Go anytime that day (they are open 11am- 10pm) with this flyer and 20% of your order goes to our organization to help fund future events.
It’s also the first day of March Madness so stop by to watch the games and chow down on some delicious food!
Dan presented his dissertation defense titled “Neuroimmune and Hematopoietic Regulation of Stress-Induced Anxiety” on Friday, March 10th.
Dan graduated summa cum laude from William Paterson University of NJ in 2011 with a Bachelor’s degree in psychology, a minor in biology, distinguished honors in biopsychology, and three additional graduating honors. In 2012 he joined the labs of Dr. Jonathan Godbout and Dr. John Sheridan to study neuroimmune and hematopoietic regulation of behavioral response to stress. While in graduate school, Dan authored a total of 11 papers, with primary author papers in The Journal of Neuroscience, Biological Psychiatry, Frontiers of Neuroscience, Molecular Psychiatry (in press) and is preparing another first author paper for submission. In addition he received numerous honors and awards, including a University Fellowship, T32 Fellowship, F31NRSA Fellowship, finalist in the Hayes Graduate Forum (2014, 2015, 2016), OSUMC Trainee Research Day plenary speaker, IGP student plenary speaker (2016), Dept. of Neuroscience trainee research award (2016), and travel awards from: IGP (2015 & 2016), OSUMC (2015), College of Dentistry (2015), & PNIRS (2014 & 2015). Dan was also the Student Seminar chair in the academic year 2014-2015. He has presented his doctoral work at numerous annual national and international conferences, including oral presentations at SFN (2014 & 2015), PNIRS (2014 & 2015), as well as poster presentations at SFN (2013) and EMDS (2015). Following graduation, Dan will continue on as a post-doc in the lab of Dr. Jonathan Godbout to study the neuroimmunology of aging.
Zoe presented her dissertation titled “The Role of NG2+ Cells in Endogenous Repair after Spinal Cord Injury”.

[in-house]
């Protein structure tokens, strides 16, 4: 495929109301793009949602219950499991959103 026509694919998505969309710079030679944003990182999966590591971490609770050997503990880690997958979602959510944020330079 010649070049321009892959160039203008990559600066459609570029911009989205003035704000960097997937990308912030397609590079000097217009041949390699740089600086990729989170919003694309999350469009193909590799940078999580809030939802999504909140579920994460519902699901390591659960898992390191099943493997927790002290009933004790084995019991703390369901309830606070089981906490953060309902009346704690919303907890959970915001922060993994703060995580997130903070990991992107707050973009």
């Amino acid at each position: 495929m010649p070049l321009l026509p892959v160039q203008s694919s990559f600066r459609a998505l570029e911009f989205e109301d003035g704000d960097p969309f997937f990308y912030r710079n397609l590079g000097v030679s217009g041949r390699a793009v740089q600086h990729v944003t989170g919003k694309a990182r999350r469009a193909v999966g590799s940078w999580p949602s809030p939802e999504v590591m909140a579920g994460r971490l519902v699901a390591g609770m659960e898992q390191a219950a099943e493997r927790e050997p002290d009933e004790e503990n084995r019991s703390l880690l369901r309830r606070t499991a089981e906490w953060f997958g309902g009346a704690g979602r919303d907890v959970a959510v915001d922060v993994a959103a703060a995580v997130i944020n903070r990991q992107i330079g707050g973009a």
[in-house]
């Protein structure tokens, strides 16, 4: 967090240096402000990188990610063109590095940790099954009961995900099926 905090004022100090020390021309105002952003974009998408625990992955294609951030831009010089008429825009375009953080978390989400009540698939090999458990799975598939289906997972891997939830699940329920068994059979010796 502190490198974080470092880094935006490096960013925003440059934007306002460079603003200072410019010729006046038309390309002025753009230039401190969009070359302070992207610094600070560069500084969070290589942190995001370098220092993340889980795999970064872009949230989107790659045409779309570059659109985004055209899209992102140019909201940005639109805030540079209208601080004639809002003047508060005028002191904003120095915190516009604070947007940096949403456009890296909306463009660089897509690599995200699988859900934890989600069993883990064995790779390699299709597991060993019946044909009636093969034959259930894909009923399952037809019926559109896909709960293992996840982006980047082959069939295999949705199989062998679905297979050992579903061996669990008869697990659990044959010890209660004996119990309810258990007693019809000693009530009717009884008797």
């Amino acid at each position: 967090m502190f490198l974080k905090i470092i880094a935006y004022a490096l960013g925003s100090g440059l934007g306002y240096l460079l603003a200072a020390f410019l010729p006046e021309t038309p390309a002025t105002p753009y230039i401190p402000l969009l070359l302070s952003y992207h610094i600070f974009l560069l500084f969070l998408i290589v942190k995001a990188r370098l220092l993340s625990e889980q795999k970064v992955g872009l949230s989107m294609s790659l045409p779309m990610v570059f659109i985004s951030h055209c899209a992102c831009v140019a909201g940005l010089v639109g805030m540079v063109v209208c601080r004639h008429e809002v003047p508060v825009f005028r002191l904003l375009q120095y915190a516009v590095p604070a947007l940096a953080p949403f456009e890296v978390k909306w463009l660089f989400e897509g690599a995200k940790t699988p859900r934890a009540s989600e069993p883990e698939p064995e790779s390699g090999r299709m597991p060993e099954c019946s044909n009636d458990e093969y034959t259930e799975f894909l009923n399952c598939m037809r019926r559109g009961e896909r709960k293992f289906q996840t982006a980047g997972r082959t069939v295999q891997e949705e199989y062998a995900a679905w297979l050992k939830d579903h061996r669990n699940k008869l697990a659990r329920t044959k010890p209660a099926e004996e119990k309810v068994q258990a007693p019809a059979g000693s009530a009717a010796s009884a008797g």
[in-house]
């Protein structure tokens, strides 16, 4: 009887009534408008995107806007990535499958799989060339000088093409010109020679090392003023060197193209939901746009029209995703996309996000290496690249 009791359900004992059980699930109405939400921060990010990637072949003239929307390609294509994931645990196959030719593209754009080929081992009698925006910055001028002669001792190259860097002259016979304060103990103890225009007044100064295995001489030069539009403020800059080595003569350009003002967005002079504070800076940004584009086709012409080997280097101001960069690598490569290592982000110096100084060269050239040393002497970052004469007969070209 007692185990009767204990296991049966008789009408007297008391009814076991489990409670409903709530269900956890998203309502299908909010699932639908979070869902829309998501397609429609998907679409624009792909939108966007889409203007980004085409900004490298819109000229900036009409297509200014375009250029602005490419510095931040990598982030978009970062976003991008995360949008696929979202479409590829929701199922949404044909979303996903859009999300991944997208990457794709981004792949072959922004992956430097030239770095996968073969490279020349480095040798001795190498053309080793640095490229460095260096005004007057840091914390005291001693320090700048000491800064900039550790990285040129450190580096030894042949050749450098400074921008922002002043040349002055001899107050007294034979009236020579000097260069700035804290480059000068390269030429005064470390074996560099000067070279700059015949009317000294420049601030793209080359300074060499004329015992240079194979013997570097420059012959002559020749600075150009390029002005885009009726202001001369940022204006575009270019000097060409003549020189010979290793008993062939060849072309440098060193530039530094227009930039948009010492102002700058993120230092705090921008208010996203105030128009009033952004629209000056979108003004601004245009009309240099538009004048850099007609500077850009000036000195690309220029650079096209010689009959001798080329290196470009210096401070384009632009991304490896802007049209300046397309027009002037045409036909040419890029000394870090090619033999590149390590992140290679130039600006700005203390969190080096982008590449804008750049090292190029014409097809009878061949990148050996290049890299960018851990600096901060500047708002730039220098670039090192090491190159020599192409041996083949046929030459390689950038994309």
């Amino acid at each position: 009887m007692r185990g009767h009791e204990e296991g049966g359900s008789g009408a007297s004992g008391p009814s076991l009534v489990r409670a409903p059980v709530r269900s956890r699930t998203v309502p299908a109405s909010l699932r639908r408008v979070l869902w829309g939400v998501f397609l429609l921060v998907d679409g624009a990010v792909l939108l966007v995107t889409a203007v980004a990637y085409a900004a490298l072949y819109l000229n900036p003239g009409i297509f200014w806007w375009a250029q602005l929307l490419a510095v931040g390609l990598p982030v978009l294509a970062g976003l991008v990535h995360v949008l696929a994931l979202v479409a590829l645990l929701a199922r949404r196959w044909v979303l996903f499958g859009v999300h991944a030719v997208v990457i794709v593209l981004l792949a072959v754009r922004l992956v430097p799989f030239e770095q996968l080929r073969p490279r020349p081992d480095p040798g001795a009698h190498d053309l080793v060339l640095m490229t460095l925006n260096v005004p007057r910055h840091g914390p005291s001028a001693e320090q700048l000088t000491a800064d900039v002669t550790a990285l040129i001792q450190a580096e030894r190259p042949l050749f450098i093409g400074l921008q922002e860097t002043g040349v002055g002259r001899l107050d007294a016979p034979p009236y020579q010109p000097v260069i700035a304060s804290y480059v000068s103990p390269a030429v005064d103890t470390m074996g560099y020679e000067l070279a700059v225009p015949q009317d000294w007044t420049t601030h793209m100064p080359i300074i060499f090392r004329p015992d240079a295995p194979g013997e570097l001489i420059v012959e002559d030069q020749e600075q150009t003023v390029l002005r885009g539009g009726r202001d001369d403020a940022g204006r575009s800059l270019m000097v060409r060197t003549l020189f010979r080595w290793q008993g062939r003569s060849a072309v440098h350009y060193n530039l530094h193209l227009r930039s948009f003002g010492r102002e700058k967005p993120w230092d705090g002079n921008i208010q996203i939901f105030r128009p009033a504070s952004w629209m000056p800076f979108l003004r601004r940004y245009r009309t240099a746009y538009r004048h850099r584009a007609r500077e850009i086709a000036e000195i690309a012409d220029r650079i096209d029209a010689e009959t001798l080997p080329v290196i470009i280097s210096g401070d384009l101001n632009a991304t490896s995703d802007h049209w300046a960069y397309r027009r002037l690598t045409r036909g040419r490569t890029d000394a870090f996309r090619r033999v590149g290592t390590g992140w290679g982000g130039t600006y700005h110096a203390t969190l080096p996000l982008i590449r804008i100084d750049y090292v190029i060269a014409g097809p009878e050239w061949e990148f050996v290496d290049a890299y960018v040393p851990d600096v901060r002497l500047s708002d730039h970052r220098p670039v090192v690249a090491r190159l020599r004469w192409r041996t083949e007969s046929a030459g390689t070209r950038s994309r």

Zoe graduated from Miami University in 2012 with Bachelor’s degrees in Zoology and French, a minor in Neuroscience, and University Honors with Distinction & French Departmental Honors. While in undergraduate, Zoe worked in the lab of Dr. Lori Isaacson researching sympathetic regeneration of the brain vasculature following peripheral nerve injury. She joined Dr. Dana McTigue’s lab at The Ohio State University in 2012 to study the role of NG2+ progenitor cells in acute and chronic spinal cord injury models. While at OSU Zoe received the Extended Dean’s Distinguished University Fellowship (4 years of graduate funding), a Career Development Grant, and the 2015 Department of Neuroscience Trainee Research Award. She also received a 3-year F31 Ruth L. Kirschstein National Research Service Award (NRSA) Fellowship from the NIH. While in graduate school, Zoe authored 3 first author papers, including two in the Journal of Neuroscience and one in the Journal of Undergraduate Neuroscience Education, co-authored one review, and is preparing another first-author paper for submission. In addition to her research, Zoe has interned for the past year as a Research Analyst for the Neurotechnology Innovations Translator helping to develop novel medical devices for neurological disorders. Additionally, she has served as a national officer for the past 6 years for Nu Rho Psi, the National Honor Society for Neuroscience, and was recently elected as President-Elect for the society.